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associations, and twojewish jeremy corbyn‘s own past associations, and two jewish female mps are leaving in protest. associations, and two jewish female mps are leaving in protestli associations, and two jewish female mps are leaving in protest. i ask those that think things have not been done correctly to tell me about it, talk to me about it, but above all engage. i am very happy to engage with anybody. the tories are all too happy to condemn labour's position in this campaign but have their own problems with islamaphobia. the muslim council of great britain accusing them of being deceitful and in denial with a blind spot to that kind of racism. we are having an enquiry to all forms of prejudice. abroad enquiry, but not one with specific allegations of islamaphobia. anyone who has any islamaphobia. anyone who has any islamaphobia or any prejudice is out first bounce. the liberal democrat leader said the rabbi's warning should not be ignored. we should ta ke should not be ignored. we should take very seriously the concerns of a community in our country that is generally feeling unsafe and think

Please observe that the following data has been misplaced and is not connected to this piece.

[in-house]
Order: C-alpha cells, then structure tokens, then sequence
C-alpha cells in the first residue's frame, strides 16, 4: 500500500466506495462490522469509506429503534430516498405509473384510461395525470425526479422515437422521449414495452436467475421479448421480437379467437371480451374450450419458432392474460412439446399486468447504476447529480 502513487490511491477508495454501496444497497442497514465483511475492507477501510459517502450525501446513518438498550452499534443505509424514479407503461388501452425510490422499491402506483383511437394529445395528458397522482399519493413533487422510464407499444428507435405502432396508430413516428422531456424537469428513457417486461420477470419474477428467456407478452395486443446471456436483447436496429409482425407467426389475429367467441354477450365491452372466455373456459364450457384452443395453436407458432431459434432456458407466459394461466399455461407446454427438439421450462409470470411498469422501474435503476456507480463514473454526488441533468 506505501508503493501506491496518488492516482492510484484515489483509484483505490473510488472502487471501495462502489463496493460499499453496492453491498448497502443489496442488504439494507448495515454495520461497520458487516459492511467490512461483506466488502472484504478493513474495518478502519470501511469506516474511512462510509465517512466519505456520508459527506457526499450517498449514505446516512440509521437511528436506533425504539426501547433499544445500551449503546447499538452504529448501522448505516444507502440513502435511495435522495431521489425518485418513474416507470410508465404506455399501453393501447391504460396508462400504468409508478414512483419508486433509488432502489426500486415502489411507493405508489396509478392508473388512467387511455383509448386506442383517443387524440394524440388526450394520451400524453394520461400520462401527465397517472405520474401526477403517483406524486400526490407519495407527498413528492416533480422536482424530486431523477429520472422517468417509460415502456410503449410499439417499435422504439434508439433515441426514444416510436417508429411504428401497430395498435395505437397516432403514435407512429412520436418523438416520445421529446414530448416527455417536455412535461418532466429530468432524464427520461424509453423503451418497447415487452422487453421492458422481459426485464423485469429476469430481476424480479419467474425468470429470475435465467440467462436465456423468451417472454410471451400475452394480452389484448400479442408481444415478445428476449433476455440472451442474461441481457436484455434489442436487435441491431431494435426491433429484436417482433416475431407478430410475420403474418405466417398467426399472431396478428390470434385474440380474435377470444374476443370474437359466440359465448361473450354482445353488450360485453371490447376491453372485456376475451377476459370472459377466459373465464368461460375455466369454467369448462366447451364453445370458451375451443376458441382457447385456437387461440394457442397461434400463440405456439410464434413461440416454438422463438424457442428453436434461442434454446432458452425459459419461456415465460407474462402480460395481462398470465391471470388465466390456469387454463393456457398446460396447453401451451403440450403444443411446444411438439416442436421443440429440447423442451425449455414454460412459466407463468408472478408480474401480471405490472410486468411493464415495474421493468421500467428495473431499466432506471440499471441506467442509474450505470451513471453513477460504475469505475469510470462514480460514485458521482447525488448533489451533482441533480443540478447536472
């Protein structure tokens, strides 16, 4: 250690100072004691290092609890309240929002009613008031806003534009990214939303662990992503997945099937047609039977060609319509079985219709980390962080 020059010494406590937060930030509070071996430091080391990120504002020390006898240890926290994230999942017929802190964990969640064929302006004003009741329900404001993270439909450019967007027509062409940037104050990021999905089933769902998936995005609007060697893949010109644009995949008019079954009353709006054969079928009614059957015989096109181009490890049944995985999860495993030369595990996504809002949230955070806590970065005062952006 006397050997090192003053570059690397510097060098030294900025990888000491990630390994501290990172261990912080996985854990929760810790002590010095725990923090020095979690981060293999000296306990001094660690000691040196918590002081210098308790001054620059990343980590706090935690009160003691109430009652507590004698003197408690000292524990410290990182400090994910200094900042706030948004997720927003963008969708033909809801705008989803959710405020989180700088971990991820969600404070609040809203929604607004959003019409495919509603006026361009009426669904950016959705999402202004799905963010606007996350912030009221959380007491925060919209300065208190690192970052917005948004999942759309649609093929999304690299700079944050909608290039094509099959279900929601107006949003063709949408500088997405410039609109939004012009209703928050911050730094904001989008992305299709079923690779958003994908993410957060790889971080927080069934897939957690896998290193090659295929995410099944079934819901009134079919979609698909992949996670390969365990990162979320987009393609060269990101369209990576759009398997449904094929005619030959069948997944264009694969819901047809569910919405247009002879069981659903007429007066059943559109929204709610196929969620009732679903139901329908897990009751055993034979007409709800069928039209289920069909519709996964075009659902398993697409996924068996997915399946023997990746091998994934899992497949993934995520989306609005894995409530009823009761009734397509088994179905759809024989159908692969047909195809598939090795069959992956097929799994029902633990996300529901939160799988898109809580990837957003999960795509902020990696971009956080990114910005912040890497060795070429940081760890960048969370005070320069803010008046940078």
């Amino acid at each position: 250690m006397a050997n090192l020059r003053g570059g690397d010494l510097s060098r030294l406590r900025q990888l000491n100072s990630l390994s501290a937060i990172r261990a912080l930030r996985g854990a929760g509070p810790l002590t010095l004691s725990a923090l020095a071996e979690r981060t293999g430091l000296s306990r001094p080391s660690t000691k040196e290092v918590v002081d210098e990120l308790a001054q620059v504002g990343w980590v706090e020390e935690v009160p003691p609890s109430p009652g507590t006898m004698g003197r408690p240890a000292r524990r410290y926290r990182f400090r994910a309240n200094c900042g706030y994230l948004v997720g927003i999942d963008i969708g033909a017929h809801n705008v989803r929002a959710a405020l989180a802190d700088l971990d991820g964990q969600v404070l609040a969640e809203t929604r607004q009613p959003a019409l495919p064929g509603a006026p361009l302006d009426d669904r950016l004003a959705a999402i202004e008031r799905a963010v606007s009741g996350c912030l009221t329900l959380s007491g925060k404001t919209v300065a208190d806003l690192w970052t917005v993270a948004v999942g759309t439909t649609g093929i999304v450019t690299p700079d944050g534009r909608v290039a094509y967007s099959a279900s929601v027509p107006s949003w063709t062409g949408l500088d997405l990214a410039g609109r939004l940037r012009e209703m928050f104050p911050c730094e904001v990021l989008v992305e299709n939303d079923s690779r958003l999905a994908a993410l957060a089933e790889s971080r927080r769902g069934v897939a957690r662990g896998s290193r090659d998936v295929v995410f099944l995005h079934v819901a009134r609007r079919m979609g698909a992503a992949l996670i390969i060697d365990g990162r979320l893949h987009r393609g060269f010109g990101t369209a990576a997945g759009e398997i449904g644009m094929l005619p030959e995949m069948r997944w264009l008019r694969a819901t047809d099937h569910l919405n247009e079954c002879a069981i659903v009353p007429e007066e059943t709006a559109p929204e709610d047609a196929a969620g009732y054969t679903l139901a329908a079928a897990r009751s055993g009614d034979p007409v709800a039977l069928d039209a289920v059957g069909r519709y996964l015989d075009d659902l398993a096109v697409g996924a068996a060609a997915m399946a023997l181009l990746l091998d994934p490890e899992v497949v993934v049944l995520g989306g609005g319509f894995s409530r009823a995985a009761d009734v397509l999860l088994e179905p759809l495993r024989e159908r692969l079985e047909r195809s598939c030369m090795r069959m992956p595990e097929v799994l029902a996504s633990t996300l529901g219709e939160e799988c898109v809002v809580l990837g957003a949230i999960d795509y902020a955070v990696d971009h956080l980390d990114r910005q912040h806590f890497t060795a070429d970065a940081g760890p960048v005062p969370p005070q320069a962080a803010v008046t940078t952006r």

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about what that says about our politics, that that is because of the politics of a leader of a mainstream party. why does the chief rabbi think you are not fit for office? the problem forjeremy corbyn is not just office? the problem forjeremy corbyn is notjust the frenzy office? the problem forjeremy corbyn is not just the frenzy this has created in the election campaign, but that this was a problem that became evident soon in the party after he took over, and many inside the labour party think he has not done enough to close it down. the labour leader has long said he is doing everything he can. there is little sign of this ugly moment in our politics and that it is atan moment in our politics and that it is at an end. so, what's been the reaction of voters in thejewish community after the chief rabbi's unprecedented intervention? our special correspondent, lucy manning has been finding out. rabbi jonathan romain was a step ahead of the chief rabbi. last month, he was the first rabbi to take a stand, writing to his maidenhead congregation, telling them to vote for any party who could defeat labour. i have never intervened in political life before,